It’s been several months since stories about Harvey Weinstein, Matt Lauer and others ignited the #MeToo movement – calling out influential men who have abused their power and authority to coerce women into uncomfortable sexual situations, often including harassment, assault or rape. And while the #MeToo phenomenon was launched by women in Hollywood, it didn’t take long for everyday people to weigh in with their own experiences.
I thought the lessons and traumas from people coming forward were clear. Which is why I was surprised to hear, and continue to hear, #MeToo used as a punch line at everything from Super Bowl parties to patio talk.
The joking goes something like this: Party-goers might accidentally collide in a crowded room and say, “Sorry, I didn’t mean to make this a #MeToo moment,” instead of simply saying “excuse me.” It also became a quick conversation transition anytime talk started to get too deep or personal.
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I am surprised to hear this used and accepted by men and women, of diverse ages, at multiple events. I was troubled most especially that no one seemed to give such references a second thought.
After reading some of the national essays and hearing about these traumas from people in my life, I don’t know how anyone can use it as a joke or a lighthearted conversational tool.
Harassment and sexual assault aren’t funny. And it’s not appropriate to disparage a movement that is finally granting those who have been mistreated with the safe space and respect to speak up.
Making light of the movement belittles the experiences of the people who have stepped forward and confuses the issue. Worse still is that these jokes could prevent others from speaking up in the future.
Regardless of the publicity #MeToo has received, there are still thousands of women – and men – who have not or will not step forward because they don’t feel safe, because it will affect their reputations, or because they fear they won’t be believed. Or maybe they worry when they hear peers turning deeply damaging, personal events into laughs at cocktail parties.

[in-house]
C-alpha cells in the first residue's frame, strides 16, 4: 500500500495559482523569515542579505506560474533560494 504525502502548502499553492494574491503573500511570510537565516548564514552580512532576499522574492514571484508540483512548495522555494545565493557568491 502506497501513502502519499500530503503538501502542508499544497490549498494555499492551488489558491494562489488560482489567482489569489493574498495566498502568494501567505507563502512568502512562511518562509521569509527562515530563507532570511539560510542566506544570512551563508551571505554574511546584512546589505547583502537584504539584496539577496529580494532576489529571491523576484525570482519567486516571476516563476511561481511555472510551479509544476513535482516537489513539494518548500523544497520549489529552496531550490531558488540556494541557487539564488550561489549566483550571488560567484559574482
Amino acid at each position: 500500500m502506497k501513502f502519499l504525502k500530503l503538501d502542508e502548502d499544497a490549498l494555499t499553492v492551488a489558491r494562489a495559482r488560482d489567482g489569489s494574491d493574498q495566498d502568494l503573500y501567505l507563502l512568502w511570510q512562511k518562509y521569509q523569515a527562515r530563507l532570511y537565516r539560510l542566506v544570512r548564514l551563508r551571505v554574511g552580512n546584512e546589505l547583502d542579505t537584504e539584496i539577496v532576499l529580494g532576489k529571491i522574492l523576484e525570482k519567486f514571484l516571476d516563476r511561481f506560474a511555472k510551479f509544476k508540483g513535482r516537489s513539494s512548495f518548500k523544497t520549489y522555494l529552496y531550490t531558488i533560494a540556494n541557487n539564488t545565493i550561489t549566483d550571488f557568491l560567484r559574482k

I understand that oversaturation happens. I’m used to seeing topical news devolve into material within comedy routines and late-night talk shows. But at its core, #MeToo has shined a light to widespread abuse of power.
Speaking up is still extremely difficult. Someone who calls out a person in power can expect scrutiny, aggressive questioning and victim blaming. Did you put yourself in an inappropriate situation? Did you invite attention? What were you wearing?
Plus, experiences will be ranked or, worse, discounted based on their severity. This results in a system where it’s difficult to attempt prevention and only even sometimes address issues after an incident. Was it really that bad? I’m sure they were just kidding. You should grow a thicker skin.
My #MeToo experiences happened at former workplaces, crowded restaurants, volunteer events – all places where there was no mistaking malicious intention, but where no one called out inappropriate behavior or tried to help. I was told that I needed to learn to take a joke.
But it wasn’t funny then. And it’s not funny now.
Whether personally affected by misuse of power and sexual misconduct or not, I hope everyone can see the positive changes this movement has initiated in just a few short months. In the past year, at least 14 legislators in 10 states have resigned from office following accusations of sexual misconduct, according to a review by The Associated Press. We are finally discussing what constitutes appropriate behavior and inappropriate use of power.
Let’s keep moving forward to a place where we don’t blame victims, we don’t allow predators to hide in plain sight and we don’t stand by allowing bad things to happen as we chuckle at jokes made in poor taste.
Sophie Sestero is a community member of the Idaho Statesman editorial board. She is an account supervisor with Fahlgren Mortine and is executive past chair of Boise Young Professionals.